Carolina Panthers Vs. Atlanta Falcons: Why a punt isn't a bad play

Kim Klement-US PRESSWIRE - Presswire

It was a phrase John Fox used far too much while in Carolina, but late in the game yesterday Ron Rivera's decision to punt was the right one.

In the Georgia Dome on Sunday there were many defining moments that led to the Carolina Panthers losing by two points after seemingly having the Atlanta Falcons dead to rights. Today, however, it wont be Cam Newton's third down fumble, or Haruki Nakamura's poor play that will dominate the airwaves of sports radio today, but instead the decision by head coach Ron Rivera to punt on a 4th-and-1 situation late in the game, rather than try to gain the yard, and win the game.

It will be discussed whether 'most coaches' would have punted in the same situation, but that is of no consequence. It doesn't matter what another coach would have done, all that matters is what Ron Rivera decided to do; ultimately he made the right call, even given the loss.

Football fans love risks, until they don't work. Then all that's talked about is how the coach had no faith in his defense, that a short field sealed a victory, and how it's all the head coach's fault. There were many key factors that led to the decision to punt, and when looked at in it's entirety you see the full picture; one where punting was the only option.

The defense were teeing off

Charles Johnson and the Panthers' pass rush had Matt Ryan's number on Sunday. They seemed to have his cadence down, and when they knew the Falcons were passing they were shredding the offensive line. Given the Falcons had no timeouts left, and needed to drive at least 80-yards on a punt (assuming a touchback) this was a no-brainer. Leave it up to the front which had gotten seven sacks to have more opportunities on downs where everyone in the stadium knew they were passing.

Let Ryan beat you, not Turner

On Sunday the Carolina Panthers had an answer for Matt Ryan. He got his yards, and was effective, but leading into that final drive they had held him to under 300 yards passing, and had picked him off once. Conversely the Panthers had no answer for Michael Turner, who had over 100 yards rushing, and was averaging 7.9 yards per carry. Given the way the day was going against the run if the Panthers failed to pick up the 1st down on 4th-and-1 it would have taken just two Turner carries to set up the field goal.

Carolina's secondary is bad, the Panthers critical down offense is worse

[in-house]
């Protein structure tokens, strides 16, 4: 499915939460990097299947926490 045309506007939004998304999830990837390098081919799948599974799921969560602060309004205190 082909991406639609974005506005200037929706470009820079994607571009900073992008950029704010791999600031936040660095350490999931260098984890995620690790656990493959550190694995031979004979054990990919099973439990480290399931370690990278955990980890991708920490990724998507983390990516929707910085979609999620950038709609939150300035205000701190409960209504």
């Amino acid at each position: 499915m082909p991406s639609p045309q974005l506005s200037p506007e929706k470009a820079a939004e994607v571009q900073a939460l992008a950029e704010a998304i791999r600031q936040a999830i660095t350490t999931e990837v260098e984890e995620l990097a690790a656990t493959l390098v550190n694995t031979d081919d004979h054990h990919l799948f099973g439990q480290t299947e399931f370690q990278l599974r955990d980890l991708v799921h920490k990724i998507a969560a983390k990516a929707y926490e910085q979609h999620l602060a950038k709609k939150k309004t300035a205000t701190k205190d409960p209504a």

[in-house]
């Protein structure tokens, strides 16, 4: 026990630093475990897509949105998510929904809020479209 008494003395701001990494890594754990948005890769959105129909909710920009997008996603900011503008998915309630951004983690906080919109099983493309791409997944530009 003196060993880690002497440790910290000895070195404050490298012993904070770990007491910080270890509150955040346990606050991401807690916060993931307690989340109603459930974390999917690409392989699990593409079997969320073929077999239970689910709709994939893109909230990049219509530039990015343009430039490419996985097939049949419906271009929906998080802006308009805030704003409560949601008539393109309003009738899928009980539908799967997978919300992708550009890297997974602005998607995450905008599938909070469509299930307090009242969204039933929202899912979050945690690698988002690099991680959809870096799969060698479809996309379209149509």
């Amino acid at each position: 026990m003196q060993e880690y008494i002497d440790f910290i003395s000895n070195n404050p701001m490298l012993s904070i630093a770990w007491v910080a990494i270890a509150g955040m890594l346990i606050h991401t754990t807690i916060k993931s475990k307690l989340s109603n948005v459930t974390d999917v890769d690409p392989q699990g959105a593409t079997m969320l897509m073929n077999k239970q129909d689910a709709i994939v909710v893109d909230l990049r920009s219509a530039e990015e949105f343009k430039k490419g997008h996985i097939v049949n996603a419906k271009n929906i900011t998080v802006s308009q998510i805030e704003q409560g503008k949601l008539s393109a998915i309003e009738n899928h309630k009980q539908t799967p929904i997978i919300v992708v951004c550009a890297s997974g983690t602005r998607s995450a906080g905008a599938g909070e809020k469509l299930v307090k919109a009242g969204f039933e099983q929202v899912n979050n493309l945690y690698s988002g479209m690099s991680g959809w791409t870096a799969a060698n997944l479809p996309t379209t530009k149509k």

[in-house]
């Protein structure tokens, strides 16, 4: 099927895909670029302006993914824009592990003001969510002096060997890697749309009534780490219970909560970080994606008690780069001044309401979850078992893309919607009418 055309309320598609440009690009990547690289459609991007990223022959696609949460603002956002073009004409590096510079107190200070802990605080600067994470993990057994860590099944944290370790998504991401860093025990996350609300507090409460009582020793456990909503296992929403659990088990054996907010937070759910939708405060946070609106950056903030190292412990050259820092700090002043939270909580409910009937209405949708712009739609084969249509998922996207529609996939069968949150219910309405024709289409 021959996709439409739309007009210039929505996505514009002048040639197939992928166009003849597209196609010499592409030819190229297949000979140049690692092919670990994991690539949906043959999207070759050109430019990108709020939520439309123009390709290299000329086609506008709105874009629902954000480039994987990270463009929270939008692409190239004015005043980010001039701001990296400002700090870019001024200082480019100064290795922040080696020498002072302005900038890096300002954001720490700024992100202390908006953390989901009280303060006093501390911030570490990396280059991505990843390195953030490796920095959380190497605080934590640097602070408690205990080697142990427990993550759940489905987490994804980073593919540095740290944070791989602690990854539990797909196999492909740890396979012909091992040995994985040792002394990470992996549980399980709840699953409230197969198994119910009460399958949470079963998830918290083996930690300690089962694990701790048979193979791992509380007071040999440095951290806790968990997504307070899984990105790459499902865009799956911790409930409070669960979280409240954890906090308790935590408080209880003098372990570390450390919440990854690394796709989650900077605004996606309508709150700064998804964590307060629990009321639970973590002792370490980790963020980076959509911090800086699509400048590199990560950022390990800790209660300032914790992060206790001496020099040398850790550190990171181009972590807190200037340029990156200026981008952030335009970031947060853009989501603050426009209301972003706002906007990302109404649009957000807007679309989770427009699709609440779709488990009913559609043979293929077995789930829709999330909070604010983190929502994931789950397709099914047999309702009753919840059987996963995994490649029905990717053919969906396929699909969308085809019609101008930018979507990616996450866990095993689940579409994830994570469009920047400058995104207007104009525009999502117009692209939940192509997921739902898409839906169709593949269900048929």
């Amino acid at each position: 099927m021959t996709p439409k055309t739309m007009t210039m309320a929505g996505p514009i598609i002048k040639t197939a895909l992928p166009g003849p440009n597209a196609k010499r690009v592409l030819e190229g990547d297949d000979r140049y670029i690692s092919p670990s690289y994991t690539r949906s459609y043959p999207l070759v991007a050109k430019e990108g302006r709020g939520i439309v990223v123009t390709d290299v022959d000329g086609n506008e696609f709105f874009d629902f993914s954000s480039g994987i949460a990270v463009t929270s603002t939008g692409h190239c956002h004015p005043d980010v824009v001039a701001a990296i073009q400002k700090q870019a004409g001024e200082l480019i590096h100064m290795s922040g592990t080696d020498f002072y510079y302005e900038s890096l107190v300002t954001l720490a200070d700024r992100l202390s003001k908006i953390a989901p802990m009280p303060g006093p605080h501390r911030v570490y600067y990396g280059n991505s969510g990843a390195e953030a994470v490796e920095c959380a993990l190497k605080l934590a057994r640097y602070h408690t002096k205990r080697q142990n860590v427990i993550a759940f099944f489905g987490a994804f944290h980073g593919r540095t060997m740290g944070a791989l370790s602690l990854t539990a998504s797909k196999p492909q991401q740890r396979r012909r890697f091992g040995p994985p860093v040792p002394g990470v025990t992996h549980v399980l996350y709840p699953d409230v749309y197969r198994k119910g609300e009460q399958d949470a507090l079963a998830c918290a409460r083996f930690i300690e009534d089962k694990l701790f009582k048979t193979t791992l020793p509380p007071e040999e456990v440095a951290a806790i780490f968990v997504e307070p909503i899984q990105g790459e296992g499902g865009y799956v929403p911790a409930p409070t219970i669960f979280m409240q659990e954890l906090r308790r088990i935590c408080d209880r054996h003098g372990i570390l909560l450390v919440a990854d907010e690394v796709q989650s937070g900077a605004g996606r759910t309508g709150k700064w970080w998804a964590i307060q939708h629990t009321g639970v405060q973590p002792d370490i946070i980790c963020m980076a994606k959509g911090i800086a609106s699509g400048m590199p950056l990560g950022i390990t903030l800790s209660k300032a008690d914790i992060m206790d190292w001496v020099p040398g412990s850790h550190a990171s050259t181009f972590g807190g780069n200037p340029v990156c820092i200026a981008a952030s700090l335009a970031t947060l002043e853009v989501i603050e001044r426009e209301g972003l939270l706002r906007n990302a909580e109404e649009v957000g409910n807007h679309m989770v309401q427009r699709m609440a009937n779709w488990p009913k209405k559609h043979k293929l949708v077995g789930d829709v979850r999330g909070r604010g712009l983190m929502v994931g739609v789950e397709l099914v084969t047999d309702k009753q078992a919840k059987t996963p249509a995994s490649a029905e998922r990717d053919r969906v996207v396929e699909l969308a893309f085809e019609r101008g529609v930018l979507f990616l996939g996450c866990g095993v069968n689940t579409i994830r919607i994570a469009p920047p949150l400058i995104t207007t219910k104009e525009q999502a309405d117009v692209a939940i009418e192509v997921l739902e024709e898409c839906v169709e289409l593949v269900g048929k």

There is an ideal the Panthers offense is held to where they can go little wrong, but what's failed to be talked about is how abysmal they are on critical downs. This season Carolina are 16th in the NFL in 3rd down conversion percentage at 38%, and Cam Newton has the lowest QB rating in the league on third down. In 4th down conversion percentage the Panthers rank tied last in the league, with 0%, failing on their two attempts.

Compound this with the fact your running QB just fumbled the ball, and why exactly do you want to go back to that well? It's far too easy to say it shows a lack of faith in your offense, but the flip-side is that by not punting you show no faith in your defense to stop the Falcons on a long field.

Use the RBs you say? Right now the run game for the Panthers is all-or-nothing, and that's not good in critical situations. They're not getting a consistent 2-3 yards a carry, but rather it's nothing (or a loss), or a 10+ yard gain. Big plays is what this offense is built for, but it doesn't help when you need a critical yard.

You drafted Brad Nortman for these situations

Allowing a team to drive 99 yards is an outlier, even for a team whose secondary struggles as much as the Carolina Panthers. The reason the organization took Nortman over someone more highly vaunted like Drew Butler was his accuracy, and he showed it yet again on Sunday. The punt went as well as it could have been imagined, the defense just broke down on two plays.

As we sit here on Monday morning and play armchair coach it's far too easy to type 'I would have done x', or 'I was screaming ___ at my TV!'. There's a reason you are screaming at the TV, and not into a headset on the sideline. Coaches take what the game is giving them, and on Sunday the game the Panthers were being given was a dominant defensive line, an offense that was struggling on the hard yards, and a punter who has excellent accuracy.

A punt is a good play, a punt is the only play in that situation.

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